Video: Collectors Collect – Patrick Parrish’s Mid-Century Obsession
Watchonista’s next installment of our ongoing Collectors Collect video series focuses on mid-century gallerist Patrick Parrish, who says: “I find that anyone who is interested in design is also interested in watches.” And as an avid watch collector himself, he’s opened an in-the-know timepiece speakeasy in his TriBeCa exhibition space to continue the conversation.
Born in Atlanta, Georgia, and educated in South Florida, Patrick Parrish originally envisioned a career as a photographer and photography educator. A stint in graduate school in Chicago, however, not only set him on the path of curating and selling examples of mid-century and mid-century-inspired design, but also on the path of watch collecting.
So, with a photographer’s eye toward curation, he began working as a “picker” in the design industry. A kind of romantic nomad’s existence, pickers travel around the country and glean notable decor and design pieces from smaller stores, estate sales, private collections, flea markets, and even yard sales and selling them to larger boutiques specializing in selling the genre of design behind those pieces.
The Store is the Scene
“Being a picker, you have freedom,” he says. “But the lifestyle can be pretty hand-to-mouth.” Often Parrish sold his finds to established dealers in Manhattan, and when he saw the revenues possible from a traditional retail sales location, “We thought, well, this might help pay part of the rent better.”
Opening his first boutique in Chelsea during the early days of the new century, Parrish is now at his third location in Manhattan: The Patrick Parrish Gallery at 50 Lispenard Street in the fashionable TriBeCa neighborhood. The high-ceiling upstairs area of the gallery hosts six to eight art shows a year, and Parrish prides himself on offering first-time Manhattan exposure to up-and-coming artists.
When Team Watchonista filmed there, he was featuring the first New York solo show for Rotterdam-based artist and industrial designer Bertjan Pot, who explores the elements of masks and lighting in his work.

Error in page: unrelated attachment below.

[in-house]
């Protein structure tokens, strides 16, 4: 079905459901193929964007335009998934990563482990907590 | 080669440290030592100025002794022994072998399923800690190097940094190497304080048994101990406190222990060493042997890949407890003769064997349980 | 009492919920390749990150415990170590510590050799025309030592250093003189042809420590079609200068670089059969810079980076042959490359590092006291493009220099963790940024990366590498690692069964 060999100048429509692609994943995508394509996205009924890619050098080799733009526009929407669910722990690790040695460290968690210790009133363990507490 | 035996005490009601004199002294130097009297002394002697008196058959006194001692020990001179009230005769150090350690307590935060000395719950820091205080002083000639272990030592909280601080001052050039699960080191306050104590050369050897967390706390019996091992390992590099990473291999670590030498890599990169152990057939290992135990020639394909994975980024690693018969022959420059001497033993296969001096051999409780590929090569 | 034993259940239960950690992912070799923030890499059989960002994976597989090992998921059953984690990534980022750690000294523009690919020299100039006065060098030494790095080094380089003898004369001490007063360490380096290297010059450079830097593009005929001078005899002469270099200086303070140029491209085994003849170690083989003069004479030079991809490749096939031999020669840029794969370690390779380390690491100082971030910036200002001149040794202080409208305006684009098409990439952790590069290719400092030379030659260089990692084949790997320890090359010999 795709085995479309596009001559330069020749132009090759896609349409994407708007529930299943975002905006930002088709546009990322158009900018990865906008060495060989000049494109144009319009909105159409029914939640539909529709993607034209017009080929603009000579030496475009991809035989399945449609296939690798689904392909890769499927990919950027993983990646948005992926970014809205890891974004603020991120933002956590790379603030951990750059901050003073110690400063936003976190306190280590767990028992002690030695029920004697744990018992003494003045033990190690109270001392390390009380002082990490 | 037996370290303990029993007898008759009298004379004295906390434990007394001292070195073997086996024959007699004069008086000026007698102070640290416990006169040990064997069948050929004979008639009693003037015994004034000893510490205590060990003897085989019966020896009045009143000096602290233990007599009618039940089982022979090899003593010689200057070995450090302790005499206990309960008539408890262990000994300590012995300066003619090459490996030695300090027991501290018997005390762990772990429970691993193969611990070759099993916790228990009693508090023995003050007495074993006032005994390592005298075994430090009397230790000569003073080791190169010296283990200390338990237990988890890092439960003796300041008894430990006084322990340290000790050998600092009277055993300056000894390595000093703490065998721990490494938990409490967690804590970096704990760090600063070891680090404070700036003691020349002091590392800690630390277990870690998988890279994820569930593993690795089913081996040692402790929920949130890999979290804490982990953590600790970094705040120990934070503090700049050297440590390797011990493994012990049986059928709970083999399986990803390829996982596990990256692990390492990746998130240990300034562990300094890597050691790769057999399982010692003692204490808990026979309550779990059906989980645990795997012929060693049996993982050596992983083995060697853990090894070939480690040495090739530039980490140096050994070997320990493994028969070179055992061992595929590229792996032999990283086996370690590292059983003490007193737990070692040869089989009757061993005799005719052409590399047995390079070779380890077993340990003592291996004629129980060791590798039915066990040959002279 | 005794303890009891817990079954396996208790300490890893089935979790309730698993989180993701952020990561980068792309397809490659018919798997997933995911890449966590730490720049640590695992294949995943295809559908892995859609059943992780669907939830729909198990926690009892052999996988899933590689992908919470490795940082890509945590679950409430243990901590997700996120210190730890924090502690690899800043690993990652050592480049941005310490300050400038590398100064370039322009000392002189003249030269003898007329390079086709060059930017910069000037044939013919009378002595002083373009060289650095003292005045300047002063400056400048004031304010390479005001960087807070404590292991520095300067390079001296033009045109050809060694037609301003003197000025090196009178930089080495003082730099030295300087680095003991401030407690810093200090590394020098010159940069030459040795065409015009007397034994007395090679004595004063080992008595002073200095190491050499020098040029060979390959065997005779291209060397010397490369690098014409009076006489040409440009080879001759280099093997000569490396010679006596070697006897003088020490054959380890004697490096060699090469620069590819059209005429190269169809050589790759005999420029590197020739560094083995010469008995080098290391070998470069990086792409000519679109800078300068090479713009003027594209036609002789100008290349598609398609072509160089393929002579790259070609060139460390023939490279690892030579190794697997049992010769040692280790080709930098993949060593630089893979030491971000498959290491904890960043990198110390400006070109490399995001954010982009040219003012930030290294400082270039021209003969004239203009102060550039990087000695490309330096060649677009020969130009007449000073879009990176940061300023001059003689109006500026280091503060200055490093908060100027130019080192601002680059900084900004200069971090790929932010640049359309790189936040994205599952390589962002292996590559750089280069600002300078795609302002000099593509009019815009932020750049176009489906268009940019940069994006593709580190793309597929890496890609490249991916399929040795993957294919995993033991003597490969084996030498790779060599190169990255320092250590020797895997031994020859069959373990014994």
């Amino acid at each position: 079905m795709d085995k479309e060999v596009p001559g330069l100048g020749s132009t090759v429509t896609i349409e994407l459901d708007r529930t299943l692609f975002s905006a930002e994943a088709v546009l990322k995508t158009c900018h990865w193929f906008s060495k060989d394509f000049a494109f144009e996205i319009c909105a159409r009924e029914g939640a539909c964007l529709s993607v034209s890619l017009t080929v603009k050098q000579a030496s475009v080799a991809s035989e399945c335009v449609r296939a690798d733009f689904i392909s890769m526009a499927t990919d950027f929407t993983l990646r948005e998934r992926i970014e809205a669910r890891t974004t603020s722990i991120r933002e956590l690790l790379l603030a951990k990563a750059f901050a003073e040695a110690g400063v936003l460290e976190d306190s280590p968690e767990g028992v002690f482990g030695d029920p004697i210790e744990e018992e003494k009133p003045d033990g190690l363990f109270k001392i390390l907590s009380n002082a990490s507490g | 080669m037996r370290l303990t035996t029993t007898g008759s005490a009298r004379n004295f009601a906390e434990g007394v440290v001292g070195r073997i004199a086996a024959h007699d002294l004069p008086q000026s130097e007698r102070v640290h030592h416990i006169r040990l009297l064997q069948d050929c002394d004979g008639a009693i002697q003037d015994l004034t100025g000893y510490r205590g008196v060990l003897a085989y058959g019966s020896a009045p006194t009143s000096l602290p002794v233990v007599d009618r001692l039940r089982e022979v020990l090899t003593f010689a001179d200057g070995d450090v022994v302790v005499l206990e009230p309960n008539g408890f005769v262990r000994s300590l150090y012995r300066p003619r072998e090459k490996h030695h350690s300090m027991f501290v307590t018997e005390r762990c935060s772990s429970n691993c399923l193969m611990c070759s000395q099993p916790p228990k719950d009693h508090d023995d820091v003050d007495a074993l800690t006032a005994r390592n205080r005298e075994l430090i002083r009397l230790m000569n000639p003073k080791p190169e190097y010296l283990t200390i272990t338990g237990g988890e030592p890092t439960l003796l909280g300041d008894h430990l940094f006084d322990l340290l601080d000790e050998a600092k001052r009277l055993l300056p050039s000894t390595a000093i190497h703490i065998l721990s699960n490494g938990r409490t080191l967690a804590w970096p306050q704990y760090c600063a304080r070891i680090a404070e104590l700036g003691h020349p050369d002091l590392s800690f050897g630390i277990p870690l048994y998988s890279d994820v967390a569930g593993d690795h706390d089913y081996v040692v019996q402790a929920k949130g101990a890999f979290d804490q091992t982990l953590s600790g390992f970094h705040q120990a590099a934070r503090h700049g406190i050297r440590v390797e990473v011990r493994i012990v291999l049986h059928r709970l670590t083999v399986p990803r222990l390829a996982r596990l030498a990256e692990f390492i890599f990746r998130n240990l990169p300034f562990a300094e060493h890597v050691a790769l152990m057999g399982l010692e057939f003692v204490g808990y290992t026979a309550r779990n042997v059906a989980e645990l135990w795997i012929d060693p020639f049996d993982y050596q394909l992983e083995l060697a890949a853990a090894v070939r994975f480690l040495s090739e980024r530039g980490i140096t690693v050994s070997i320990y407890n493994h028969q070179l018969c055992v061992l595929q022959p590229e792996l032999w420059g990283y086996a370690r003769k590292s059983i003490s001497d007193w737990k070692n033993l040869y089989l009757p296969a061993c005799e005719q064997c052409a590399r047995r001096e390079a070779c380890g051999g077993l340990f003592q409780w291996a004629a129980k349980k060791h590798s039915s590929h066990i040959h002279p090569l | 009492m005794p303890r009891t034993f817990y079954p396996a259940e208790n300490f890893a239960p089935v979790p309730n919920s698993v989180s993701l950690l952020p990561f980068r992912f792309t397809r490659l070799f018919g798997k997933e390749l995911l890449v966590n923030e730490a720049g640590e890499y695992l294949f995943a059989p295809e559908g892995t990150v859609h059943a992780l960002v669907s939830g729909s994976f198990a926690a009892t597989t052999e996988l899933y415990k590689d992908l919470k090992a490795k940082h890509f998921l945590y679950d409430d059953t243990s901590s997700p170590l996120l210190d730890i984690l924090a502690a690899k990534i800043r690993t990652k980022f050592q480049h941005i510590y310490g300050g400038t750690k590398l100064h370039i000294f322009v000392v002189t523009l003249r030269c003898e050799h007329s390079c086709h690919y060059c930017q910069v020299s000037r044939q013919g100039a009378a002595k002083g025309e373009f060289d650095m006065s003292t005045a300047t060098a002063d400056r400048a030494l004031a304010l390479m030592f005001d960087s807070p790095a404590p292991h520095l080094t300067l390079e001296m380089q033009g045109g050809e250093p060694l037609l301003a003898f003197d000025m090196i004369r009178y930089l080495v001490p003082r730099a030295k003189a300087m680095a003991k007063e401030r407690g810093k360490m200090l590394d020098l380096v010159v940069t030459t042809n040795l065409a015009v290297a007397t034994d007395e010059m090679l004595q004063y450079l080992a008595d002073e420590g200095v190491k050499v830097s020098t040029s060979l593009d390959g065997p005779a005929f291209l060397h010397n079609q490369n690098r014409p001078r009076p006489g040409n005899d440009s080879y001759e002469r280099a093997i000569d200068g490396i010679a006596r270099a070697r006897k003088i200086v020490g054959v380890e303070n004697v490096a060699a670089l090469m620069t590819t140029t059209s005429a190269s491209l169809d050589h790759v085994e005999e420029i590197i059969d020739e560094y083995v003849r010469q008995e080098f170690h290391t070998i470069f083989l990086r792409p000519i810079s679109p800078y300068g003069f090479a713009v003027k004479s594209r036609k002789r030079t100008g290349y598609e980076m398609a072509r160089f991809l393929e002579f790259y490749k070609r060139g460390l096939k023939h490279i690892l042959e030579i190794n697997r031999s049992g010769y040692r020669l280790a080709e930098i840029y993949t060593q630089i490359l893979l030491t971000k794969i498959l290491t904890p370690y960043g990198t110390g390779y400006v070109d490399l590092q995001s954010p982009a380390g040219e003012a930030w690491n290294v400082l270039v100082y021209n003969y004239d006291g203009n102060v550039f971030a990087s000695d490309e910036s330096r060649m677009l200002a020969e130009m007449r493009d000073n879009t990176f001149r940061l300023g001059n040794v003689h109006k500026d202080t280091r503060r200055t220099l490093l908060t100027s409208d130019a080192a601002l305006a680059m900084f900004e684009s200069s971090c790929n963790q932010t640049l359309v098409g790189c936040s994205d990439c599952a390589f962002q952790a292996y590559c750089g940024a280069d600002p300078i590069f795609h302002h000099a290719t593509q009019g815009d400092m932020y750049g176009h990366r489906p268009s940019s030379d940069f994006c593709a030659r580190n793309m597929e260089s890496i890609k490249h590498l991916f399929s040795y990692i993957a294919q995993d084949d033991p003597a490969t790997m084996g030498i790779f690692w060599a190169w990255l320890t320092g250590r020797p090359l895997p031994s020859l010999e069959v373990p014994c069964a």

Downstairs is a dynamic, changing space that is part mid-century showroom, part exhibition and object storage that shows off Parrish’s eye in terms of decor. Between the downstairs area and the gallery’s website, you will see examples of vintage design – like a Gaetano Sciolari lamp or a selection of brass and wood objects by Carl Auböck – curated alongside contemporary pieces, like RO/LU plywood seating and outsider folk art objects.
And with everything there is to look at, you might not notice that behind the opaque rear wall of the downstairs gallery lies a sun-filled spot Parrish calls the “secret watch shop.”
Ssssh, It’s a Secret
Open by appointment only, #secretwatchshop is an outgrowth of Parrish’s timepiece fandom, which also began in earnest during his graduate school days in Chicago. The name came from early discussions with his family when his young son said, “Daddy, it sounds like we’re going to open up a secret watch store!”
He is not the first person we’ve met who has experienced the Accutron Astronaut watch as a gateway drug, but that is where it started for Parrish: “Just so futuristic, the whole ‘no crown’ design...I finally picked one up at Brimfield [a legendary mega-flea market/antique show event in Massachusetts] in the late 1990s/early 2000s.” The Accutron purchase led to his collecting more space-related watches, then timepieces associated with flight, racing, and diving, with a focus on GMT complications.
If you want a look behind the wall of the #secretwatchshop to cap off a visit viewing the extraordinary art and design objects on display, then we encourage you to contact the gallery directly. And, as far as we know, there is no official password.
(Photography & video by Watchonista)